for a book claiming to be for the 'layman' this book doesent give some of its secrets up easily. now im not an idiot (ha ha) but there were places in the book where i was reading the words but could come up with no meaning for the sentences. but i found it got easier to understand as i went on, perhaps it just takes a while to get used to grahams style. some, but not all, of the tables have been described by other reviewers a 'user unfriendly'. i wouldnt disagree.

enough of the bad, whats good?
graham really knew how to asses the financial health of a buisness and how to calculate its value. his 'value' and 'margin of safty' ideas are common sence writ large. his phlegmatic approach helps the investor to keep an even keel whilst navigating the stormy seas of the stock markets waves of irration optimism and pessimism.

some reviewers have criticised jason zwiegs footnotes and chapter summeries, but for me they were exelent and nessary. i can only guess that critics object to having new text interpolated in to what they, understandably, consider to be a perfect and complet work. but zweig helps to make to book more current and fills in a few areas where graham gave a less than satisfactory explination.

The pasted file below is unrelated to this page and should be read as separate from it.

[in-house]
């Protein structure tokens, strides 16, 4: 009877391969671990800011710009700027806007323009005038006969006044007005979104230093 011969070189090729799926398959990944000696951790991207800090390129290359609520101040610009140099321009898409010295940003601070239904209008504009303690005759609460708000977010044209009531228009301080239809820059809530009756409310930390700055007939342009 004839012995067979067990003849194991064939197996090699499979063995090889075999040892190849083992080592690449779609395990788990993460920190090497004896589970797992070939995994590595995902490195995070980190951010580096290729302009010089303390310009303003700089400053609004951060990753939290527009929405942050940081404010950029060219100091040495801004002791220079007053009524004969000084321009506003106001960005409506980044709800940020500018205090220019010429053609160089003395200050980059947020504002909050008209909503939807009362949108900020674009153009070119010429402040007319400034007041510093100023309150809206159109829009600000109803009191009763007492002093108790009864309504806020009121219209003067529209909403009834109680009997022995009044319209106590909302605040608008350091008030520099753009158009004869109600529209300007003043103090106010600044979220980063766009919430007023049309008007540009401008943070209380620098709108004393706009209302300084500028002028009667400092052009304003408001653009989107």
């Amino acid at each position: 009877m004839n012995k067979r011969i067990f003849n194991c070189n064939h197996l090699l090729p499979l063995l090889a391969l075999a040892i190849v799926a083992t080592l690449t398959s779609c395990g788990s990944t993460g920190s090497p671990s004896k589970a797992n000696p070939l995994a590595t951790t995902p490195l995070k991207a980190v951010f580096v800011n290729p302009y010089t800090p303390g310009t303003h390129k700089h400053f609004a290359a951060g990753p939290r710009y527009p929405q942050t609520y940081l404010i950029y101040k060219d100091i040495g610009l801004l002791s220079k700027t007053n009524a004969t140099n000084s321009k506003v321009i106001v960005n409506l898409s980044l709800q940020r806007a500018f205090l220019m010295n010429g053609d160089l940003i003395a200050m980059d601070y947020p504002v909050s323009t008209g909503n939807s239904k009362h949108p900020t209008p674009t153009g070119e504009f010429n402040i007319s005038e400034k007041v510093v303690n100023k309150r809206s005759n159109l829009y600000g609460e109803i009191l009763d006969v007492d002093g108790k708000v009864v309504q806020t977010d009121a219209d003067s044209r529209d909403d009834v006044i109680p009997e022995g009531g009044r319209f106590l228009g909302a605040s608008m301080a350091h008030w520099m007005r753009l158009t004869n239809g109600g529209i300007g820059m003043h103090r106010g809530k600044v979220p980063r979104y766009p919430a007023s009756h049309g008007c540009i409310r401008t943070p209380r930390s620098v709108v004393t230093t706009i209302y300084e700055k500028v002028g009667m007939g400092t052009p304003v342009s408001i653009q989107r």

also one last thing, warren buffets little story at the end is brilliantly amusing and also very encouraging.

in sum, this book is full of gold; but be perpared to dig for it.
Help other customers find the most helpful reviews 
Was this review helpful to you? Yes No


10 of 12 people found the following review helpful
5.0 out of 5 stars Lives up to the hype, 7 Jun 2007
This review is from: Intelligent Investor: The Definitive Book on Value Investing - A Book of Practical Counsel (Paperback)
Most investors seem to have heard of this book - many refer to it as the bible of value investing. I think that the esteem that it is held in is probably counter productive (Barton Biggs, hedge fund manager, talks about being asked to read and annotate it twice as a young man), but what impressed me is that it is a very simple readable book that explains how to invest long term, to maximise wealth.

I don't think that Zweig's commentary adds much - I would pay more for a version with it excised - it provides interesting detail on what Graham may have considered important which is great, but it also provides a lot of anecdotal evidence which could be misleading. It also triples the length and provides a lot of distraction.
Help other customers find the most helpful reviews 
Was this review helpful to you? Yes No


‹ Previous | 1 27 | Next ›
Most Helpful First | Newest First

This product

Intelligent Investor: The Definitive Book on Value Investing - A Book of Practical Counsel
£9.09
In stock
Add to basket Add to wishlist
Only search this product's reviews